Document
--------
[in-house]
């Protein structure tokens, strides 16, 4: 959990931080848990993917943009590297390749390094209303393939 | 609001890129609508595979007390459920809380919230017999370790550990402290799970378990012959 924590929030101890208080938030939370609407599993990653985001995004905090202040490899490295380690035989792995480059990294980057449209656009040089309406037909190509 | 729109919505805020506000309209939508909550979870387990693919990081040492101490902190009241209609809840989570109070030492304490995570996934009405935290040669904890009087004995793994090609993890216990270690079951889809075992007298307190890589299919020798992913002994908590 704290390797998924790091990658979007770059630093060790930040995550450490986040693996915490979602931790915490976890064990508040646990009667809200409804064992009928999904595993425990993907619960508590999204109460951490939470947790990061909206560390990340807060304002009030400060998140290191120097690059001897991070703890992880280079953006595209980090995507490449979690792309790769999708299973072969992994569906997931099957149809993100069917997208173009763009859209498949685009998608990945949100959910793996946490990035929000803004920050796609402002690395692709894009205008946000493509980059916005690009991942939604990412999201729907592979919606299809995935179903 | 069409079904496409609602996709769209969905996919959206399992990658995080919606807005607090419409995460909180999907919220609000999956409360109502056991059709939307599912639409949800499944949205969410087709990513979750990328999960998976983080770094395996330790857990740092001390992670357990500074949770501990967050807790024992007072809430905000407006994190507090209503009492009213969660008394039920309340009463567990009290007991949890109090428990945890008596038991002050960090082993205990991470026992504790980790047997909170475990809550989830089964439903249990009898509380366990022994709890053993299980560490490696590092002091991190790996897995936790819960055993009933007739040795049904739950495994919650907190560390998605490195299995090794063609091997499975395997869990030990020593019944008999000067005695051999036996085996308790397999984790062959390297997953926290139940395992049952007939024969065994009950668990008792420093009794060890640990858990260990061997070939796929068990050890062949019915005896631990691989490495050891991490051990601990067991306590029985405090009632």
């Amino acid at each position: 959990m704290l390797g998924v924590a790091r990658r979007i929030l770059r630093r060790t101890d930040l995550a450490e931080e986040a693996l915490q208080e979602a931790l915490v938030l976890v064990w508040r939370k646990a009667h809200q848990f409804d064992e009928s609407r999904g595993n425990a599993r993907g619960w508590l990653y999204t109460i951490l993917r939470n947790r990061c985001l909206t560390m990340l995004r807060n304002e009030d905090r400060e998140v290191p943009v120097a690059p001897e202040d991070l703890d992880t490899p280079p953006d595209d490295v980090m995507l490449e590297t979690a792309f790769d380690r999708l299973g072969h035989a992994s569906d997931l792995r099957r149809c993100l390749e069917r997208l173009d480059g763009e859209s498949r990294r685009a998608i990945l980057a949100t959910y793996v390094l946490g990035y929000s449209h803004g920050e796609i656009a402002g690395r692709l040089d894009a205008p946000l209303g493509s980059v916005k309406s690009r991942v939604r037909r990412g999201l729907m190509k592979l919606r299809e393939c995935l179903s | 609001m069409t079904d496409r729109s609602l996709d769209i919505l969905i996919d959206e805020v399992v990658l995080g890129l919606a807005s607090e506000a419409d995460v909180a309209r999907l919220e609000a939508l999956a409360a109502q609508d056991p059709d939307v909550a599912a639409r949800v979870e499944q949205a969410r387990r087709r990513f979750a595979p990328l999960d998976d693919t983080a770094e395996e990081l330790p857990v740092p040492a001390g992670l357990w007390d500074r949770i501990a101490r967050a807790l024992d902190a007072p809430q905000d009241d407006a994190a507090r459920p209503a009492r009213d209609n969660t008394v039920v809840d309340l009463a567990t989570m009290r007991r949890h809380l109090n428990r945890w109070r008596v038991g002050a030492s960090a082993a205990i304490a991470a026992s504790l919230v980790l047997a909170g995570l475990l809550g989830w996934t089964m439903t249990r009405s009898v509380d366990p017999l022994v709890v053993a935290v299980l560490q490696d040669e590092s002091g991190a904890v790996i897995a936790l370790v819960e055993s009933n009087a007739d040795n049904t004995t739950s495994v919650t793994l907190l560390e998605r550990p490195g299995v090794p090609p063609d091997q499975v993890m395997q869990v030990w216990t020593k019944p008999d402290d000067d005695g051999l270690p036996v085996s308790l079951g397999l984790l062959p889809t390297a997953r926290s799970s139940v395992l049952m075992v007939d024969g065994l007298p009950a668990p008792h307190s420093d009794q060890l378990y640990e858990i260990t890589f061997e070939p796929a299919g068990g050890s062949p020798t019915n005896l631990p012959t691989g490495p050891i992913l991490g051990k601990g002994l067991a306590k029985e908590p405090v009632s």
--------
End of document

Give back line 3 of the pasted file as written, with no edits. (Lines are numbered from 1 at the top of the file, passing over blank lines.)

């Amino acid at each position: 959990m704290l390797g998924v924590a790091r990658r979007i929030l770059r630093r060790t101890d930040l995550a450490e931080e986040a693996l915490q208080e979602a931790l915490v938030l976890v064990w508040r939370k646990a009667h809200q848990f409804d064992e009928s609407r999904g595993n425990a599993r993907g619960w508590l990653y999204t109460i951490l993917r939470n947790r990061c985001l909206t560390m990340l995004r807060n304002e009030d905090r400060e998140v290191p943009v120097a690059p001897e202040d991070l703890d992880t490899p280079p953006d595209d490295v980090m995507l490449e590297t979690a792309f790769d380690r999708l299973g072969h035989a992994s569906d997931l792995r099957r149809c993100l390749e069917r997208l173009d480059g763009e859209s498949r990294r685009a998608i990945l980057a949100t959910y793996v390094l946490g990035y929000s449209h803004g920050e796609i656009a402002g690395r692709l040089d894009a205008p946000l209303g493509s980059v916005k309406s690009r991942v939604r037909r990412g999201l729907m190509k592979l919606r299809e393939c995935l179903s | 609001m069409t079904d496409r729109s609602l996709d769209i919505l969905i996919d959206e805020v399992v990658l995080g890129l919606a807005s607090e506000a419409d995460v909180a309209r999907l919220e609000a939508l999956a409360a109502q609508d056991p059709d939307v909550a599912a639409r949800v979870e499944q949205a969410r387990r087709r990513f979750a595979p990328l999960d998976d693919t983080a770094e395996e990081l330790p857990v740092p040492a001390g992670l357990w007390d500074r949770i501990a101490r967050a807790l024992d902190a007072p809430q905000d009241d407006a994190a507090r459920p209503a009492r009213d209609n969660t008394v039920v809840d309340l009463a567990t989570m009290r007991r949890h809380l109090n428990r945890w109070r008596v038991g002050a030492s960090a082993a205990i304490a991470a026992s504790l919230v980790l047997a909170g995570l475990l809550g989830w996934t089964m439903t249990r009405s009898v509380d366990p017999l022994v709890v053993a935290v299980l560490q490696d040669e590092s002091g991190a904890v790996i897995a936790l370790v819960e055993s009933n009087a007739d040795n049904t004995t739950s495994v919650t793994l907190l560390e998605r550990p490195g299995v090794p090609p063609d091997q499975v993890m395997q869990v030990w216990t020593k019944p008999d402290d000067d005695g051999l270690p036996v085996s308790l079951g397999l984790l062959p889809t390297a997953r926290s799970s139940v395992l049952m075992v007939d024969g065994l007298p009950a668990p008792h307190s420093d009794q060890l378990y640990e858990i260990t890589f061997e070939p796929a299919g068990g050890s062949p020798t019915n005896l631990p012959t691989g490495p050891i992913l991490g051990k601990g002994l067991a306590k029985e908590p405090v009632s």